I’m having a hard time with wondering why some dacs and soundcards that support 96KHZ as max but only work at 48Khz as a max and some 192 dacs or internal Soundcards but only seem to work at 96khz. I bought a syba USB dac which supports 96khz but only works at 48Khz using Linux.
The most likely reason would be that they use a proprietary USB protocol for high sample rate use and are not USB Audio Class 2.0 compliant. Look for USB Audio 2.0 in the spec sheet, or check to see if they claim that high sample rate use is supported by iOS or Mac OS. If iOS only supports 48kHz that would be a flag that high sample rates are not USB class compliant.
If that’s the case then that really sucks. I’ll have to figure what to do. I’ll try to get a refund on my order maybe but I’m not sure which dac will work without testing them somehow
There are a lot of resources online for which soundcards will work with Linux. My first step of research everytime I buy a soundcard is first find a list of what people say works, and then pick one based on the options I am looking for. The entire Focusrite Scarlett series will work and they go up to 96k sample rates.
You did not say which specific model. I had not heard of Syba DAC’s before, but the first one I see on Amazon says “no drivers required” which could imply either audio class 2 compliant (if no drivers required means on iOS or Mac OS) or could mean audio class 1 compliant, i.e. 16 bit 48kHz max if no drivers mean on Windows 7.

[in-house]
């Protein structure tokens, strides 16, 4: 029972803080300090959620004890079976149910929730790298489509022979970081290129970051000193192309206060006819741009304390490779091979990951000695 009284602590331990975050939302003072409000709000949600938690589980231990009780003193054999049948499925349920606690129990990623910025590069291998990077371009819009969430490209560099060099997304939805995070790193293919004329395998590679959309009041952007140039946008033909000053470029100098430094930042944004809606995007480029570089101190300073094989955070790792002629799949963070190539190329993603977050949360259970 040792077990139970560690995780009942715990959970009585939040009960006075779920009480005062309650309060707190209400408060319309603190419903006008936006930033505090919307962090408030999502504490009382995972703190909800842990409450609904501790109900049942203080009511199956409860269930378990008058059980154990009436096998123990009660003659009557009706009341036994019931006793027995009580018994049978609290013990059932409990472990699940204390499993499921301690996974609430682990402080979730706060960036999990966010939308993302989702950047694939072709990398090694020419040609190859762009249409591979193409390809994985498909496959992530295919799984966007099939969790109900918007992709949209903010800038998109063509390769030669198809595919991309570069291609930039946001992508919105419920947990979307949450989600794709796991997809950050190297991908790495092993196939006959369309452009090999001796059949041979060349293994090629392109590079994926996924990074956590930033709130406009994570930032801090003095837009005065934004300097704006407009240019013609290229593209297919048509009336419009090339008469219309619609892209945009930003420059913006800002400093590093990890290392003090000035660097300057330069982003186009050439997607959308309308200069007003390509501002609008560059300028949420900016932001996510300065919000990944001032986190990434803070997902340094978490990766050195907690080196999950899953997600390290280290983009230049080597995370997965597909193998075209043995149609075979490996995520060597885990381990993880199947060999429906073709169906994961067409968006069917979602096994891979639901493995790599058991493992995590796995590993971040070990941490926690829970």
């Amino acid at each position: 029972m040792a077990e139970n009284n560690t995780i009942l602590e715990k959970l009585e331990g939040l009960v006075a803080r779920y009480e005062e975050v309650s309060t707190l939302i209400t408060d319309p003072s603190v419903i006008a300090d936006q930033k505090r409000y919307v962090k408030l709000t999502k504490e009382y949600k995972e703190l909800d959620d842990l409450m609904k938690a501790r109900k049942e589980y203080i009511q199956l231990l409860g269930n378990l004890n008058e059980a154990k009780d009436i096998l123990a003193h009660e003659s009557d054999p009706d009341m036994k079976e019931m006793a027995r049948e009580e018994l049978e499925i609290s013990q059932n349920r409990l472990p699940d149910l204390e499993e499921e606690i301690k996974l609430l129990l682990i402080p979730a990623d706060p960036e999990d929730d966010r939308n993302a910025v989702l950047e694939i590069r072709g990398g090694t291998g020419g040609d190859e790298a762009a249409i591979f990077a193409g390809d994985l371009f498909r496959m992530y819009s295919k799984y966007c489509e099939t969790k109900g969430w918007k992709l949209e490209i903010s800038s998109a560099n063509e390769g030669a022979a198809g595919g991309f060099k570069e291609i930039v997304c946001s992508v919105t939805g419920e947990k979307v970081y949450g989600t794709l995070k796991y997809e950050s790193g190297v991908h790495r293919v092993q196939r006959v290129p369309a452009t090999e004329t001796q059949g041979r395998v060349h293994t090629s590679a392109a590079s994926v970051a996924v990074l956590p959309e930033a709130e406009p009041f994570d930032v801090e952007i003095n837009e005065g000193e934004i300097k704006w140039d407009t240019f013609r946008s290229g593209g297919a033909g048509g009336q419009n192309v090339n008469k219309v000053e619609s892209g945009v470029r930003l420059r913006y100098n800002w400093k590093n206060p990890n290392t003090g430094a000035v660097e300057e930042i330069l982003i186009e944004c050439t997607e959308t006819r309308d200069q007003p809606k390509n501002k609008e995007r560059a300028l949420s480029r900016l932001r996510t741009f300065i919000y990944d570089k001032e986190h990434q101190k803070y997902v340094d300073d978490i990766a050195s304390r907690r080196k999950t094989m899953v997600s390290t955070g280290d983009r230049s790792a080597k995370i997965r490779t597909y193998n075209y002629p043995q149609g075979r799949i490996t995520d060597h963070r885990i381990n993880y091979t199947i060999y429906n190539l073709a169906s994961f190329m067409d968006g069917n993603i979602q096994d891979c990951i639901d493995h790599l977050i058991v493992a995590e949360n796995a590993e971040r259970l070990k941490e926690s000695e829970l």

I am not sure which model you have, but the UAU19A user manual says “For Mac OS, no driver installation is required” after the section on installing Windows drivers, so I would think that model is audio class 2 compliant, which will work with linux.
The UAU11A, which is the first model which comes up when searching Amazon, does not have a user manual available on the SybaSonic web site, but the product page does say it uses a Via VT1630A controller, and the VT1630A product page says “VT1630A supports USB Audio Class 1.0,” which means only 16 bit and up to 48kHz on Linux. Can go higher on Windows but only with a proprietary (not USB class compliant) driver.
The key feature you want to look for is audio class 2.0 compliant. If it specifically says “class 2.0 compliant” somewhere it will work fine with Linux.